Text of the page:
Proofs of Claim Not Subject to FDCPA Damages in Magical Bankruptcy Land
Proofs of Claim for Debts Prohibited by Statute of Limitations Allowed in Chapter 13
Proofs of Claims filed by debt buyers or other collectors seeking to be paid from Chapter 13 bankruptcies for debts that are past individual states’ statute of limitation periods are not subject to penalties under the Fair Debt Collections Practices Act (“FDCPA”), says the US Supreme Court. Despite the fact that those same debts, when pursued by way of a state court collections lawsuit, have almost universally found to be FDCPA violations.
The Supreme Court issued this Alice in Wonderland-esque decision last week in a case titled Midland Funding, LLC v. Johnson. Justices Breyer, Roberts, Kennedy, Thomas, and Alito authored the decision, with Justices Sotomayor, Ginsburg, and Kagan dissenting.
What Are Proofs of Claim?
A “proof of claim” is a document that creditors must file in order to receive funds from a bankruptcy trustee. In Chapter 13 bankruptcies, creditors may file these as early as the date that the case is filed. The proof of claim must have attached documentation of various sorts to demonstrate that the debt is legitimately owed to the entity filing the document (in practice, this is rarely the case and, at least in the Eastern District of Michigan, even more rarely do Bankruptcy Judges care if it isn’t there).
Despite that crack at local ED Michigan judges, if a proof of claim is faulty in various ways, a good bankruptcy lawyer will spot the fault and file an objection—and, hopefully, have the claim disallowed so that the claim is paid nothing and is discharged in full.
A proof of claim filed for a debt that is not collectible outside of the bankruptcy process due to a statute of limitations problem is just such a fault.
This was the situation in the Supreme Court decision.
What Is a Debt Buyer?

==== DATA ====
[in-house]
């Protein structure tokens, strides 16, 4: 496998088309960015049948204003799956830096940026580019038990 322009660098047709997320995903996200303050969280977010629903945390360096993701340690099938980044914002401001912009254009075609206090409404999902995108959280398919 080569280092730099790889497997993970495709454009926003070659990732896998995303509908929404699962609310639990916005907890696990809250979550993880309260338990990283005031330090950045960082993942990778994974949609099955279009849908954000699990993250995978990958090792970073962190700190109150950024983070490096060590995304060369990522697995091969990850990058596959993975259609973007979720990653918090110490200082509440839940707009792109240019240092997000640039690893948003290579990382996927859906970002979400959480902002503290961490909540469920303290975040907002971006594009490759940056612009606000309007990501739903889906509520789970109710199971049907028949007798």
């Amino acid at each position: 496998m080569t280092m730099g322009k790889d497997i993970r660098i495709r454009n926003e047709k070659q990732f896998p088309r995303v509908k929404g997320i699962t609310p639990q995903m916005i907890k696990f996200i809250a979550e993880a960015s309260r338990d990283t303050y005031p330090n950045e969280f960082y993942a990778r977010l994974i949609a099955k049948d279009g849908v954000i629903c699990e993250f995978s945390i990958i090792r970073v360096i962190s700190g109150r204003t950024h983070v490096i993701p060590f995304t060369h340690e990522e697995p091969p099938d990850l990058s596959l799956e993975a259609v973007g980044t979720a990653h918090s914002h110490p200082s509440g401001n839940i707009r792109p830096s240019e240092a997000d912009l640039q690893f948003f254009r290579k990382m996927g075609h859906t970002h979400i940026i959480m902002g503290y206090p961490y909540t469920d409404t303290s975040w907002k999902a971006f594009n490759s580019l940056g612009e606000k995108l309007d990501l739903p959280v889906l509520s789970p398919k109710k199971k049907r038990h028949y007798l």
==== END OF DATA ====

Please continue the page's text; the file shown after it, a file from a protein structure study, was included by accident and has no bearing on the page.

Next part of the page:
A lot of proof of claim faults arise when a claim is filed not by the original creditor who lent the debtor the money but some entity who later purchased the debt (allegedly), usually for pennies on the dollar and sometimes for nothing at all.
There are companies who do nothing but buy up old or “bad” debt from large lenders like Citibank or Chase Bank and then proceed to attempt to collect the debt.
They regularly do this by filing proofs of claim forms in Chapter 13 bankruptcy cases. Uniformly, they attach little to no documentation to the proof of claim form to establish their legal right to collect that debt.
A terrible Federal Bankruptcy Rule of Procedure limits, now, what they are required to attach to the proof of claim form—but they still need, at least according to one decision obtained for a client by The Hilla Law Firm, to show chain of ownership and proper assignment of the debt.
And that the debt itself is valid.
What Is the Consequence for Debt Buyer Proofs of Claims Filed in Chapter 13 Banrkuptcies?
There are two responses to a proof of claim filed by a debt buyer attempting to collect a debt that is past the statute of limitations period in the state in which the bankruptcy case has been filed. (In Michigan, that is 6 years.)
One, object to the proof of claim and have it disallowed. This response is unaffected by the Supreme Court’s ruling.
Two, file an “adversary proceeding” against the creditor in bankruptcy court with a claim for damages under the Fair Debt Collections Practices Act.
This latter option is now limited, if not totally foreclosed, under the Supreme Court’s ruling.
An FDCPA suit can still be filed in state court or in Federal Court outside of Magical Bankruptcy Land—and the Supreme Court’s ruling is clear about this. But as part of a claim objection in Bankruptcy Court, the FDCPA won’t any longer provide any basis for a claim for additional damages and attorney fees and costs.
Proof of Claim for Stale Debt in Chapter 13 Bankruptcy: The Bottom Line
The bottom line with regard to a stale and invalid proof of claim filed in a Chapter 13 bankruptcy case is that it may still be disallowed and go unpaid in the bankruptcy process—but the cost of that effort will be borne by the debtor. He or she will pay attorney fees through their Plan (typically) for their lawyer’s draft and filing an objection to that proof of claim.
And anything done at an hourly rate in a Chapter 13 case must be weighed against the value for the debtor. That is, a proof of claim for an invalid debt for $100.00 may be totally objectionable—but it may cost the debtor more to pay their attorney to object to it, especially if the matter goes to hearing.
That being the case, pragmatic decisions will need to be made when confronting such claims. Some invalid debts will end up being paid, therefore—and the debt buying industry will be all the richer for it. (Those $100 proofs of claims filed by debt buyers can really add up to a large annual profit for them.)
Once again, the US Supreme Court has handed an enormous gift to the financial industry.
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